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  • Writer's pictureKathy Cousineau

Growth Mindset For Parents: How You Can Influence Your Kids to Develop A Growth Mindset

Updated: Oct 31, 2023

What is a growth mindset?

Our brains are wired to one of two basic mindsets –fixed or growth. These terms were coined over 30 years ago to describe the underlying beliefs people have about their learning and intelligence.

For parents, understanding a growth mindset means they can influence stronger learning and growth for their kids in school.

A fixed mindset assumes that our skills, intelligence, and creative ability are static and can't be changed. People with a fixed mindset assume success is the product of natural gifts. With a fixed mindset, striving for success and avoiding failure at all costs become a way of maintaining the sense of being smart or skilled.

Dr. Carol Dweck is a leading expert on the topic of growth mindset and describes growth mindset as "...people's belief that their abilities can be developed through dedication and hard work and that any natural ability is just the starting point."

Dr. Dweck points out that a growth mindset creates a love of learning, builds resilience, and is a key factor to achieving great accomplishments because they occur out of a can-do, never-give-up process of learning, rather than a one-off event.

Examples of Fixed vs. Growth mindset in kids

Fixed Mindset: Feels they are good at something or not.

Growth Mindset: Knows they can learn to do things that don't come easily right away.

Fixed Mindset: Gives up quickly.

Growth Mindset: Keeps trying until they figure it out.

Fixed Mindset: Sticks to things they know and are good at.

Growth Mindset: Likes to try new things.

Fixed Mindset: Fears failure.

Growth Mindset: Knows failure is part of learning and growing.

How growth mindset helps kids in school

Whether a student has a fixed or growth mindset significantly impacts their learning experience throughout their entire school career.

Students that hold a fixed mindset give up when they can't solve a problem and assume they just don't 'get it. Obviously, this results in limited student growth and a resounding plunge in the level of effort.

With a growth mindset, students understand that to continually work to improve their skills, leads them to greater growth and better success in school. The key is to get students to learn about and understand a growth mindset.

The good news is research shows mindsets can be changed from fixed to growth simply by being taught how. Learning about the brain's ability to grow through learning, leads to increased motivation and achievement for students which results in more success in school.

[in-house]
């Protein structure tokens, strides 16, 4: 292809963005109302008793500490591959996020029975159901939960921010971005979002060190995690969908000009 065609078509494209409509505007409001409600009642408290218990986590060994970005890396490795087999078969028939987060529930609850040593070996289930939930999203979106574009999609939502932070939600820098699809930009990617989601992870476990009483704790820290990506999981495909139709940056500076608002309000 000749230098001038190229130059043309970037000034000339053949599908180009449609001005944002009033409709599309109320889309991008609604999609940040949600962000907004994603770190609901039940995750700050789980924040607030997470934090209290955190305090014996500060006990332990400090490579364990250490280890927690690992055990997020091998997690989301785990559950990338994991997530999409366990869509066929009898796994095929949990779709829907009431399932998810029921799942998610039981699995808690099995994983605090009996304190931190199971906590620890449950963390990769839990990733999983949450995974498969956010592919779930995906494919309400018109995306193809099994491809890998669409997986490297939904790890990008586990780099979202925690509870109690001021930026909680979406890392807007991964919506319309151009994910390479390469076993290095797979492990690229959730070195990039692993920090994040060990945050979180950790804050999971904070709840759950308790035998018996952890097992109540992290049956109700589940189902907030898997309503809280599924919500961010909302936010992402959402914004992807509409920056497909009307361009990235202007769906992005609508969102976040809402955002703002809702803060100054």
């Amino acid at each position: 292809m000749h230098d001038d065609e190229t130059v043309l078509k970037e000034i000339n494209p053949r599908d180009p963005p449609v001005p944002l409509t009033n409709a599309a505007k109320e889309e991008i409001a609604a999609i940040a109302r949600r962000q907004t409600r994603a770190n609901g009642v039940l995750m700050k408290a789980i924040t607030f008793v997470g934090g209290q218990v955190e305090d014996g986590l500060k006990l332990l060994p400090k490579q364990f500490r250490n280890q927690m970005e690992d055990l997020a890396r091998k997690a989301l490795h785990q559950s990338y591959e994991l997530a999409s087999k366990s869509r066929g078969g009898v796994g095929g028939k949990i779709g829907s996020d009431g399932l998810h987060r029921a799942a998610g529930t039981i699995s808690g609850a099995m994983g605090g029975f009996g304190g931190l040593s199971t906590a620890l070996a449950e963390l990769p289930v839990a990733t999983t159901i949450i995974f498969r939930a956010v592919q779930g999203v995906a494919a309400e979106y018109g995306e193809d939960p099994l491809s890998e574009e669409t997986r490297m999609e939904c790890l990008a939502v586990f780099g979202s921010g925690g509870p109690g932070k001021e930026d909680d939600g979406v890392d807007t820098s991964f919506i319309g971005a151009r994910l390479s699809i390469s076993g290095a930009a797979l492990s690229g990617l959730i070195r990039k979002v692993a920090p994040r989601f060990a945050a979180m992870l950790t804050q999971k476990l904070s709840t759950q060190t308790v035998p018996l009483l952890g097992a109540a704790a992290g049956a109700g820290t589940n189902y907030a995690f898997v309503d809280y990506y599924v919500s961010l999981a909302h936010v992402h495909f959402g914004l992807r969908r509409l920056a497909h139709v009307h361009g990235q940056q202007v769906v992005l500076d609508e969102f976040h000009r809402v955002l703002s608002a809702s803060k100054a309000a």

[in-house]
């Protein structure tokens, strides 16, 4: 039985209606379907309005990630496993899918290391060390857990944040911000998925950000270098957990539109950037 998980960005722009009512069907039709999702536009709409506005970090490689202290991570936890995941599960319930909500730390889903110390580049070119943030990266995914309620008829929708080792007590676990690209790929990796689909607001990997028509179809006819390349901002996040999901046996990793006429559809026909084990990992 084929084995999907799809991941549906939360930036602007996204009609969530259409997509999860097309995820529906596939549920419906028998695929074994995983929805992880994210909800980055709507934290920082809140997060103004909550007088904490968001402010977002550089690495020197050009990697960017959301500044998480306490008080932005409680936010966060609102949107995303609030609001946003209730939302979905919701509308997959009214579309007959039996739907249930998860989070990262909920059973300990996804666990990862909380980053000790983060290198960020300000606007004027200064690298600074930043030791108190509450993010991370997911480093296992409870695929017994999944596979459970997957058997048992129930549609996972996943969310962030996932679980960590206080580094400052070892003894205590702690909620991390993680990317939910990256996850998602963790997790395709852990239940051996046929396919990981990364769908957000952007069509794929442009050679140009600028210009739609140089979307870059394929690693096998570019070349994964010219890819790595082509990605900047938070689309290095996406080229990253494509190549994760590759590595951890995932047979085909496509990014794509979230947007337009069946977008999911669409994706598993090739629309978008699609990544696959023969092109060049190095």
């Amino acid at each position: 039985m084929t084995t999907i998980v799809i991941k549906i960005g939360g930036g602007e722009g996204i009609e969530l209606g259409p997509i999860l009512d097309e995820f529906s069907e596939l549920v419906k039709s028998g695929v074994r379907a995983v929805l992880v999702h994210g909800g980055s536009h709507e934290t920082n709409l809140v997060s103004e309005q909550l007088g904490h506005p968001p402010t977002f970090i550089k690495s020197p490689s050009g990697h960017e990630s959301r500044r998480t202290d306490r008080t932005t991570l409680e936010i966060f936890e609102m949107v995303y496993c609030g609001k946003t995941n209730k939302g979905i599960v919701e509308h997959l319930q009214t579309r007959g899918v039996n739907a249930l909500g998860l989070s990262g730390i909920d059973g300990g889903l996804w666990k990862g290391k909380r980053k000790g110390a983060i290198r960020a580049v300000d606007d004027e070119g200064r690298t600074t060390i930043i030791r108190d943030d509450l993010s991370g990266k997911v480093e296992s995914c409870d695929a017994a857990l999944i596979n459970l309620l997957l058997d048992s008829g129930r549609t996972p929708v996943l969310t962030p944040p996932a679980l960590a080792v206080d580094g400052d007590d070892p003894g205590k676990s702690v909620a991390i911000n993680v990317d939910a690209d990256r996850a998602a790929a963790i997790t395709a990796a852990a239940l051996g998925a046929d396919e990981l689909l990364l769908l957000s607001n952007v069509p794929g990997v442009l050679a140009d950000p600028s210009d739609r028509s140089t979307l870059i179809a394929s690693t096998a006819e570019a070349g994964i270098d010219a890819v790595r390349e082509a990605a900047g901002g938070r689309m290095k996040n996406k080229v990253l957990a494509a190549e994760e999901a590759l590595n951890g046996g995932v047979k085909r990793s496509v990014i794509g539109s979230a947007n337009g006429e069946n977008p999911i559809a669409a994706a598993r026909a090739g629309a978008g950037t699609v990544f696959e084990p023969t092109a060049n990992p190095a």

For example, a group of 7th graders was taught that their brains can grow with effort. Their behavior then changed enough to show a clear increase in math grades. Compared to the control group in the study, three times as many students in the growth mindset group showed an increase in the effort which proved that teaching growth mindset concepts improve motivation.

There's no doubt that developing a growth mindset increases overall confidence, belief in self, motivation, and happiness and should be a primary focus of a student's development.

A growth mindset isn't just about praise.

A lot of people assume that encouraging a growth mindset is all about praise and rewards. But what is important to remember is that unproductive effort is never a good thing.

"It's critical to reward not just effort but learning and progress and to emphasize the processes that yield these things, such as seeking help from others, trying new strategies, and capitalizing on setbacks to move forward effectively. In all of our research, the outcome — the bottom line — follows from deeply engaging in these processes." - Carol Dweck, Harvard Business Review

Ways for parents to encourage a growth mindset in their child.

How we interact and encourage students affects their attitudes toward learning. A growth mindset is a difference between giving up on math entirely versus having a productive struggle that yields improvements and increased understanding.

That is to say, you want your child to value what they are doing and see what they HAVE accomplished, regardless of whether they get an A. Here are some ways to foster a growth mindset.

  • Model Growth Mindset Behavior

What you do in your day-to-day life, and how you respond to challenges will have the biggest impact on how your child learns to respond to their own challenges. Modeling growth mindset behaviors will give your child a reference point for how to react to stress and persevere through challenges. Behaviors you can model could include:

· posting or repeating affirmations,

· stop negative self-talk,

· continue to persevere through challenges with a can-do attitude,

· celebrate accomplishments that took some effort,

· participate in life-long learning.

  • Praise Growth Mindset Behaviors

When your kids are behaving in ways that cultivate a growth mindset, celebrate their effort. Any time you see them pushing through hard work, practicing their times' tables, showing kindness, acting bravely, committing to their goal, and not giving up let them know you are in their corner and they are supported.

  • Give Kids Responsibility

Provide tasks that encourage learning and independence. It doesn't matter how big or small. Chores such as doing their own laundry, raking leaves, making a sandwich, or frying an egg are simple but great confidence boosters.

  • Allow for Failure

It's tough to see your kids fail and not rush in to fix it for them but failing is an important part of cultivating a growth mindset. Learning to take failure as a common part of the learning journey will encourage kids to persevere and keep trying until they find a breakthrough.

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